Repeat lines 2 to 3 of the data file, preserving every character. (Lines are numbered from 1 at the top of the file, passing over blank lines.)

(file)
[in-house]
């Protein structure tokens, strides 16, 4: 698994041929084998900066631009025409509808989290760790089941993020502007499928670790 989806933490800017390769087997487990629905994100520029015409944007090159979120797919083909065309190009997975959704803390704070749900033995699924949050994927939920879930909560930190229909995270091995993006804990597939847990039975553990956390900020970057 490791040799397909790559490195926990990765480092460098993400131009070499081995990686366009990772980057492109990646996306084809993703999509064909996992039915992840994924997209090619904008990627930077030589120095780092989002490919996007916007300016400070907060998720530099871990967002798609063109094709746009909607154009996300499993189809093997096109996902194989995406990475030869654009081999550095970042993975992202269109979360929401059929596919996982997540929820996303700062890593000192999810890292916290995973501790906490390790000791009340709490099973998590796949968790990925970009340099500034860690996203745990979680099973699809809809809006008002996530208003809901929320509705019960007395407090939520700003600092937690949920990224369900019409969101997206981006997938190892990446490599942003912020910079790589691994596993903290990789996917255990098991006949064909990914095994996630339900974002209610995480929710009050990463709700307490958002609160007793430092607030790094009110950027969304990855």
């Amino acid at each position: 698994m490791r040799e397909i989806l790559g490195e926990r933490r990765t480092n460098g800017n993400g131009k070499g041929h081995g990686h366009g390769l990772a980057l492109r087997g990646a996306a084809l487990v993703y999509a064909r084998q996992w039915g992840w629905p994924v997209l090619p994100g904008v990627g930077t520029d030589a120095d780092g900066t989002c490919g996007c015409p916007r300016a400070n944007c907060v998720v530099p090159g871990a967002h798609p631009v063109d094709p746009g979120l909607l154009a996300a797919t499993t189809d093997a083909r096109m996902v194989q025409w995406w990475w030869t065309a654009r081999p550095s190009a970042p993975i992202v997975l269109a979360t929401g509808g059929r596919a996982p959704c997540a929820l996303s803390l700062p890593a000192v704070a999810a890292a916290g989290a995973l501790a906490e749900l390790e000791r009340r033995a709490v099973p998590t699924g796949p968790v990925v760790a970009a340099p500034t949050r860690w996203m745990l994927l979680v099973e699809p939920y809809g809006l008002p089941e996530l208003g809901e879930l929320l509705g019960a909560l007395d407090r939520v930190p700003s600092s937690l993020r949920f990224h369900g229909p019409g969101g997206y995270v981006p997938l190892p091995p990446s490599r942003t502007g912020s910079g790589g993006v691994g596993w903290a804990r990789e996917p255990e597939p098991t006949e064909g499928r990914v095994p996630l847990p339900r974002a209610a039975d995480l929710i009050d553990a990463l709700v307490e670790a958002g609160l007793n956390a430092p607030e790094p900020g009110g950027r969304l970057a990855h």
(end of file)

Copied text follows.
């Protein structure tokens, strides 16, 4: 698994041929084998900066631009025409509808989290760790089941993020502007499928670790 989806933490800017390769087997487990629905994100520029015409944007090159979120797919083909065309190009997975959704803390704070749900033995699924949050994927939920879930909560930190229909995270091995993006804990597939847990039975553990956390900020970057 490791040799397909790559490195926990990765480092460098993400131009070499081995990686366009990772980057492109990646996306084809993703999509064909996992039915992840994924997209090619904008990627930077030589120095780092989002490919996007916007300016400070907060998720530099871990967002798609063109094709746009909607154009996300499993189809093997096109996902194989995406990475030869654009081999550095970042993975992202269109979360929401059929596919996982997540929820996303700062890593000192999810890292916290995973501790906490390790000791009340709490099973998590796949968790990925970009340099500034860690996203745990979680099973699809809809809006008002996530208003809901929320509705019960007395407090939520700003600092937690949920990224369900019409969101997206981006997938190892990446490599942003912020910079790589691994596993903290990789996917255990098991006949064909990914095994996630339900974002209610995480929710009050990463709700307490958002609160007793430092607030790094009110950027969304990855």
């Amino acid at each position: 698994m490791r040799e397909i989806l790559g490195e926990r933490r990765t480092n460098g800017n993400g131009k070499g041929h081995g990686h366009g390769l990772a980057l492109r087997g990646a996306a084809l487990v993703y999509a064909r084998q996992w039915g992840w629905p994924v997209l090619p994100g904008v990627g930077t520029d030589a120095d780092g900066t989002c490919g996007c015409p916007r300016a400070n944007c907060v998720v530099p090159g871990a967002h798609p631009v063109d094709p746009g979120l909607l154009a996300a797919t499993t189809d093997a083909r096109m996902v194989q025409w995406w990475w030869t065309a654009r081999p550095s190009a970042p993975i992202v997975l269109a979360t929401g509808g059929r596919a996982p959704c997540a929820l996303s803390l700062p890593a000192v704070a999810a890292a916290g989290a995973l501790a906490e749900l390790e000791r009340r033995a709490v099973p998590t699924g796949p968790v990925v760790a970009a340099p500034t949050r860690w996203m745990l994927l979680v099973e699809p939920y809809g809006l008002p089941e996530l208003g809901e879930l929320l509705g019960a909560l007395d407090r939520v930190p700003s600092s937690l993020r949920f990224h369900g229909p019409g969101g997206y995270v981006p997938l190892p091995p990446s490599r942003t502007g912020s910079g790589g993006v691994g596993w903290a804990r990789e996917p255990e597939p098991t006949e064909g499928r990914v095994p996630l847990p339900r974002a209610a039975d995480l929710i009050d553990a990463l709700v307490e670790a958002g609160l007793n956390a430092p607030e790094p900020g009110g950027r969304l970057a990855h």